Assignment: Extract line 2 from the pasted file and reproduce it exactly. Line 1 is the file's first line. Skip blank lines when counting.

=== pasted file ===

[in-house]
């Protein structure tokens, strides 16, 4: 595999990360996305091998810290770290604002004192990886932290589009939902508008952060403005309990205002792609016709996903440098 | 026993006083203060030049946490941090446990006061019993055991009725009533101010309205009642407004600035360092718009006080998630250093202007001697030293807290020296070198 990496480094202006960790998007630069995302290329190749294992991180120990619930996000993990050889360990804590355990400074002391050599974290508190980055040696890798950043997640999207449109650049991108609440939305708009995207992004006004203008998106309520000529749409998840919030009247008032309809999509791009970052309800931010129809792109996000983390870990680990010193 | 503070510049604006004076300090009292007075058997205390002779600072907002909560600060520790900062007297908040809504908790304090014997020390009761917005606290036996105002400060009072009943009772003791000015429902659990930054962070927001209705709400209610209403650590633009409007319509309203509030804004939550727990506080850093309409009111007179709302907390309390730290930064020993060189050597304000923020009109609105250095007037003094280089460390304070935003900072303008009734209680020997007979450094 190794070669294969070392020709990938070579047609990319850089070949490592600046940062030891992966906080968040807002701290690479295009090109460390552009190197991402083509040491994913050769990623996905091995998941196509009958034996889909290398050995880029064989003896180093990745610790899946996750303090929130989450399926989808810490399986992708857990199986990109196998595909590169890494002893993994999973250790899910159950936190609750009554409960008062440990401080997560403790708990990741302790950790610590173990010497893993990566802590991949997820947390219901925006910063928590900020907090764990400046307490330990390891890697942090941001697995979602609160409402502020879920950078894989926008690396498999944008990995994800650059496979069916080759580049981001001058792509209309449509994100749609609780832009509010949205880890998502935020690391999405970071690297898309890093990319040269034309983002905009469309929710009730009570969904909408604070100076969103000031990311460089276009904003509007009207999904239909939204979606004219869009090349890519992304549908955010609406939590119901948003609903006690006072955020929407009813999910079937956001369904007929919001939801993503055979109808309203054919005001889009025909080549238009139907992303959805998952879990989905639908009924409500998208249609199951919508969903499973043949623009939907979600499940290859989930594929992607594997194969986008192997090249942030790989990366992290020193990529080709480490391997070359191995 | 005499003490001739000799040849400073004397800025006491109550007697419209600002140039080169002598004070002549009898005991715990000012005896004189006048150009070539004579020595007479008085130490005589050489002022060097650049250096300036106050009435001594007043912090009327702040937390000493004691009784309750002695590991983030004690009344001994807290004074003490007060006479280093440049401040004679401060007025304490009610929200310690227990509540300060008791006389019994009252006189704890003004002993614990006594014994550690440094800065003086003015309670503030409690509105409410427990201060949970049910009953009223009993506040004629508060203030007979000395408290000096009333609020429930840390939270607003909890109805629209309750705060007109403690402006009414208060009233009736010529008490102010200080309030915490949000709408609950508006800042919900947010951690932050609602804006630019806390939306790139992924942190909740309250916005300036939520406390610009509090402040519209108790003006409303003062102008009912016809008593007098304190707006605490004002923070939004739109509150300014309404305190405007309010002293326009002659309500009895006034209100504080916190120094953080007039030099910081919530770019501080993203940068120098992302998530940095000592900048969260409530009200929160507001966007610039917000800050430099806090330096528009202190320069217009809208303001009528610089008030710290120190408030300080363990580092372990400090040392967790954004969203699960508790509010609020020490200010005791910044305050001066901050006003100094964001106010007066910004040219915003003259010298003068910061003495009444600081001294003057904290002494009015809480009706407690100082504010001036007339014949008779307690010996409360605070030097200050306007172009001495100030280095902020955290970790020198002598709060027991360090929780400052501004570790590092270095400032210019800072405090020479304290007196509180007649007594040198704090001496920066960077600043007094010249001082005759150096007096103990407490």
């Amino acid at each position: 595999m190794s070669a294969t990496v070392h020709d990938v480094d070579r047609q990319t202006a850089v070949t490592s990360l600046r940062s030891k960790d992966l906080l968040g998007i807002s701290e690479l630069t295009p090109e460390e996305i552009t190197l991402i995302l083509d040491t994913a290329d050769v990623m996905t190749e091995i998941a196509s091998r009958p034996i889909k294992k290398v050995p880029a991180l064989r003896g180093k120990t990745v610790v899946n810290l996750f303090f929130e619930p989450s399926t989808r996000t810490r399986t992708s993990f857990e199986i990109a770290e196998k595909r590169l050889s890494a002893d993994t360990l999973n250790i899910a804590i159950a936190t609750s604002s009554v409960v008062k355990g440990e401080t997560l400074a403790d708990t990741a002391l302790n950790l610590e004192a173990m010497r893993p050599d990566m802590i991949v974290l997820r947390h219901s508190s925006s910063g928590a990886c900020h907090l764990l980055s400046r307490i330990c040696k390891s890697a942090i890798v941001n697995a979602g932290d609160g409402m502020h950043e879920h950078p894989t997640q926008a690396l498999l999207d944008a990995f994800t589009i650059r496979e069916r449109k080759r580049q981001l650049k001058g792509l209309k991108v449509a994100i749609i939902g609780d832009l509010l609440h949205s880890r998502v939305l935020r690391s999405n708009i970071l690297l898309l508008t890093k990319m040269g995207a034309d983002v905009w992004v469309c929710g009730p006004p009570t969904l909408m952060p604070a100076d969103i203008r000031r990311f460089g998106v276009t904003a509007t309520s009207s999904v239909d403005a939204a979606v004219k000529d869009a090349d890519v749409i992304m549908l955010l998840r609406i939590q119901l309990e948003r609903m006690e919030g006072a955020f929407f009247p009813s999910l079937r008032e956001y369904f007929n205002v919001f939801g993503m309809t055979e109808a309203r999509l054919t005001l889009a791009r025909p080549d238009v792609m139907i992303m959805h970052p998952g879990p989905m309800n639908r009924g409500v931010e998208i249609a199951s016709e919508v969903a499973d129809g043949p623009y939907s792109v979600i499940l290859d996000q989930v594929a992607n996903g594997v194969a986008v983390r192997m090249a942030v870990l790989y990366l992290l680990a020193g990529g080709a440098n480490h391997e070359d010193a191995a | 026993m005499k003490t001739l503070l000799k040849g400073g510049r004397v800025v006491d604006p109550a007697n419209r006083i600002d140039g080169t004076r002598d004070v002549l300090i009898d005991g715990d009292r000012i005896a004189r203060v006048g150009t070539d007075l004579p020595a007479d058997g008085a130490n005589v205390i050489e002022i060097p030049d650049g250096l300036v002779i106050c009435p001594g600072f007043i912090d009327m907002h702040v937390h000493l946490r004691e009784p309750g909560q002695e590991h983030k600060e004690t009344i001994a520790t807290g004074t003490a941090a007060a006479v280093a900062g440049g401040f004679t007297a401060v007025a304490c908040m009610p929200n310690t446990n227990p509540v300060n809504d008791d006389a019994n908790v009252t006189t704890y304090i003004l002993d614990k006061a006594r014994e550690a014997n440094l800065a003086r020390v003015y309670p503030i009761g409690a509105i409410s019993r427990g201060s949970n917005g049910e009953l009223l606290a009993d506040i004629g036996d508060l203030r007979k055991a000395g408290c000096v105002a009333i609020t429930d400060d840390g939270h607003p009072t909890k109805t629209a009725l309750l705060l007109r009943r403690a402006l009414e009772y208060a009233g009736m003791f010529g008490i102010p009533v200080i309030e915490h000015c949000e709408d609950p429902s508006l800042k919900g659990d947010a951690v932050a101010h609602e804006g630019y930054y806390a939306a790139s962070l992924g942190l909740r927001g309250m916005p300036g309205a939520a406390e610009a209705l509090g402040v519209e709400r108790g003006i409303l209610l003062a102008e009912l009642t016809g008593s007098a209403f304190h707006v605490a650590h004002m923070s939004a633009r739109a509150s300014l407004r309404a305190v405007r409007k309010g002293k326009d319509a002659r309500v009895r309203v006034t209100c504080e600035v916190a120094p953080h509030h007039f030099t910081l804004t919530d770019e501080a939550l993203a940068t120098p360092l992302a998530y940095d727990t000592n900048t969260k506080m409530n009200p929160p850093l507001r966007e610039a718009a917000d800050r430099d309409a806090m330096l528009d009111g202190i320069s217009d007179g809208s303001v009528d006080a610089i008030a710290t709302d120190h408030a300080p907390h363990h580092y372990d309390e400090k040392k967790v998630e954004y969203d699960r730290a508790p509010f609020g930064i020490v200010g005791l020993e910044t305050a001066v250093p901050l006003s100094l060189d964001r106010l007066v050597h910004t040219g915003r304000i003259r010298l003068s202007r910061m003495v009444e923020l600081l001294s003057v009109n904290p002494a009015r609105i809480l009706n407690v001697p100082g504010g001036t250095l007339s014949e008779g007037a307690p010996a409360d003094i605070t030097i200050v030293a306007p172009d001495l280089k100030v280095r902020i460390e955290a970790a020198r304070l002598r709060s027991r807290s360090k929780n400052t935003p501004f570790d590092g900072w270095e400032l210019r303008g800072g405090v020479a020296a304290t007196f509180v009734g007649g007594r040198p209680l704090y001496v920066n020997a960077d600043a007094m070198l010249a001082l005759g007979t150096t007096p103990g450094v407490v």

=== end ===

């Protein structure tokens, strides 16, 4: 595999990360996305091998810290770290604002004192990886932290589009939902508008952060403005309990205002792609016709996903440098 | 026993006083203060030049946490941090446990006061019993055991009725009533101010309205009642407004600035360092718009006080998630250093202007001697030293807290020296070198 990496480094202006960790998007630069995302290329190749294992991180120990619930996000993990050889360990804590355990400074002391050599974290508190980055040696890798950043997640999207449109650049991108609440939305708009995207992004006004203008998106309520000529749409998840919030009247008032309809999509791009970052309800931010129809792109996000983390870990680990010193 | 503070510049604006004076300090009292007075058997205390002779600072907002909560600060520790900062007297908040809504908790304090014997020390009761917005606290036996105002400060009072009943009772003791000015429902659990930054962070927001209705709400209610209403650590633009409007319509309203509030804004939550727990506080850093309409009111007179709302907390309390730290930064020993060189050597304000923020009109609105250095007037003094280089460390304070935003900072303008009734209680020997007979450094 190794070669294969070392020709990938070579047609990319850089070949490592600046940062030891992966906080968040807002701290690479295009090109460390552009190197991402083509040491994913050769990623996905091995998941196509009958034996889909290398050995880029064989003896180093990745610790899946996750303090929130989450399926989808810490399986992708857990199986990109196998595909590169890494002893993994999973250790899910159950936190609750009554409960008062440990401080997560403790708990990741302790950790610590173990010497893993990566802590991949997820947390219901925006910063928590900020907090764990400046307490330990390891890697942090941001697995979602609160409402502020879920950078894989926008690396498999944008990995994800650059496979069916080759580049981001001058792509209309449509994100749609609780832009509010949205880890998502935020690391999405970071690297898309890093990319040269034309983002905009469309929710009730009570969904909408604070100076969103000031990311460089276009904003509007009207999904239909939204979606004219869009090349890519992304549908955010609406939590119901948003609903006690006072955020929407009813999910079937956001369904007929919001939801993503055979109808309203054919005001889009025909080549238009139907992303959805998952879990989905639908009924409500998208249609199951919508969903499973043949623009939907979600499940290859989930594929992607594997194969986008192997090249942030790989990366992290020193990529080709480490391997070359191995 | 005499003490001739000799040849400073004397800025006491109550007697419209600002140039080169002598004070002549009898005991715990000012005896004189006048150009070539004579020595007479008085130490005589050489002022060097650049250096300036106050009435001594007043912090009327702040937390000493004691009784309750002695590991983030004690009344001994807290004074003490007060006479280093440049401040004679401060007025304490009610929200310690227990509540300060008791006389019994009252006189704890003004002993614990006594014994550690440094800065003086003015309670503030409690509105409410427990201060949970049910009953009223009993506040004629508060203030007979000395408290000096009333609020429930840390939270607003909890109805629209309750705060007109403690402006009414208060009233009736010529008490102010200080309030915490949000709408609950508006800042919900947010951690932050609602804006630019806390939306790139992924942190909740309250916005300036939520406390610009509090402040519209108790003006409303003062102008009912016809008593007098304190707006605490004002923070939004739109509150300014309404305190405007309010002293326009002659309500009895006034209100504080916190120094953080007039030099910081919530770019501080993203940068120098992302998530940095000592900048969260409530009200929160507001966007610039917000800050430099806090330096528009202190320069217009809208303001009528610089008030710290120190408030300080363990580092372990400090040392967790954004969203699960508790509010609020020490200010005791910044305050001066901050006003100094964001106010007066910004040219915003003259010298003068910061003495009444600081001294003057904290002494009015809480009706407690100082504010001036007339014949008779307690010996409360605070030097200050306007172009001495100030280095902020955290970790020198002598709060027991360090929780400052501004570790590092270095400032210019800072405090020479304290007196509180007649007594040198704090001496920066960077600043007094010249001082005759150096007096103990407490």